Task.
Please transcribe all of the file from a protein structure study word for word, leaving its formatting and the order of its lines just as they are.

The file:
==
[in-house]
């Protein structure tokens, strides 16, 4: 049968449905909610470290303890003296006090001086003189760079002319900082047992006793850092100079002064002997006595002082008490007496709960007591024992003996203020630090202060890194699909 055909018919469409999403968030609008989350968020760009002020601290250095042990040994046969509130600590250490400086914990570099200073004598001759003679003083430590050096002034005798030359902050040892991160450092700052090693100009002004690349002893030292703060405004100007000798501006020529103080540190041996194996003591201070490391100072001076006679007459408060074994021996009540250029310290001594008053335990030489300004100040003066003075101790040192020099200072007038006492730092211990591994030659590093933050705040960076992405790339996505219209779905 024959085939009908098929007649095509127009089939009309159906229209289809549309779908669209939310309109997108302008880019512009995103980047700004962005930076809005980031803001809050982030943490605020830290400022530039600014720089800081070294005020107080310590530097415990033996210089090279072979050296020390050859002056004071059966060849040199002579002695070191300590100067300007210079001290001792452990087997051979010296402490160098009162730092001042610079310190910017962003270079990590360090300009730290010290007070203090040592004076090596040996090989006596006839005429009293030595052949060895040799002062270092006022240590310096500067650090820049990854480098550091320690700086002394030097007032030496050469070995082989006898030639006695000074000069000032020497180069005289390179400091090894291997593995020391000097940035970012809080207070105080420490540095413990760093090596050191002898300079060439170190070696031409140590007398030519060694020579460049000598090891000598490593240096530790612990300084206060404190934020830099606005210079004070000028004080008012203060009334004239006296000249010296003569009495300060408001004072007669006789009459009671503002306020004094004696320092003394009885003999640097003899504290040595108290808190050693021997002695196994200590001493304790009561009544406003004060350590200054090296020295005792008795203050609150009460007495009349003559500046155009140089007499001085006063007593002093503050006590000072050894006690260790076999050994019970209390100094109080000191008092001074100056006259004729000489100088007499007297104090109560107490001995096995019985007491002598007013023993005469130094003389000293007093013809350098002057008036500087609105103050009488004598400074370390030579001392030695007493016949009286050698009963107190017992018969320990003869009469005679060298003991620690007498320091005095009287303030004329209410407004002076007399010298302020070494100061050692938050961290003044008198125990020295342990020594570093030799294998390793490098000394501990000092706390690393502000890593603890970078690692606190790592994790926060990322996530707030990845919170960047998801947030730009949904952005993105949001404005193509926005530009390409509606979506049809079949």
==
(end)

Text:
[in-house]
């Protein structure tokens, strides 16, 4: 049968449905909610470290303890003296006090001086003189760079002319900082047992006793850092100079002064002997006595002082008490007496709960007591024992003996203020630090202060890194699909 055909018919469409999403968030609008989350968020760009002020601290250095042990040994046969509130600590250490400086914990570099200073004598001759003679003083430590050096002034005798030359902050040892991160450092700052090693100009002004690349002893030292703060405004100007000798501006020529103080540190041996194996003591201070490391100072001076006679007459408060074994021996009540250029310290001594008053335990030489300004100040003066003075101790040192020099200072007038006492730092211990591994030659590093933050705040960076992405790339996505219209779905 024959085939009908098929007649095509127009089939009309159906229209289809549309779908669209939310309109997108302008880019512009995103980047700004962005930076809005980031803001809050982030943490605020830290400022530039600014720089800081070294005020107080310590530097415990033996210089090279072979050296020390050859002056004071059966060849040199002579002695070191300590100067300007210079001290001792452990087997051979010296402490160098009162730092001042610079310190910017962003270079990590360090300009730290010290007070203090040592004076090596040996090989006596006839005429009293030595052949060895040799002062270092006022240590310096500067650090820049990854480098550091320690700086002394030097007032030496050469070995082989006898030639006695000074000069000032020497180069005289390179400091090894291997593995020391000097940035970012809080207070105080420490540095413990760093090596050191002898300079060439170190070696031409140590007398030519060694020579460049000598090891000598490593240096530790612990300084206060404190934020830099606005210079004070000028004080008012203060009334004239006296000249010296003569009495300060408001004072007669006789009459009671503002306020004094004696320092003394009885003999640097003899504290040595108290808190050693021997002695196994200590001493304790009561009544406003004060350590200054090296020295005792008795203050609150009460007495009349003559500046155009140089007499001085006063007593002093503050006590000072050894006690260790076999050994019970209390100094109080000191008092001074100056006259004729000489100088007499007297104090109560107490001995096995019985007491002598007013023993005469130094003389000293007093013809350098002057008036500087609105103050009488004598400074370390030579001392030695007493016949009286050698009963107190017992018969320990003869009469005679060298003991620690007498320091005095009287303030004329209410407004002076007399010298302020070494100061050692938050961290003044008198125990020295342990020594570093030799294998390793490098000394501990000092706390690393502000890593603890970078690692606190790592994790926060990322996530707030990845919170960047998801947030730009949904952005993105949001404005193509926005530009390409509606979506049809079949």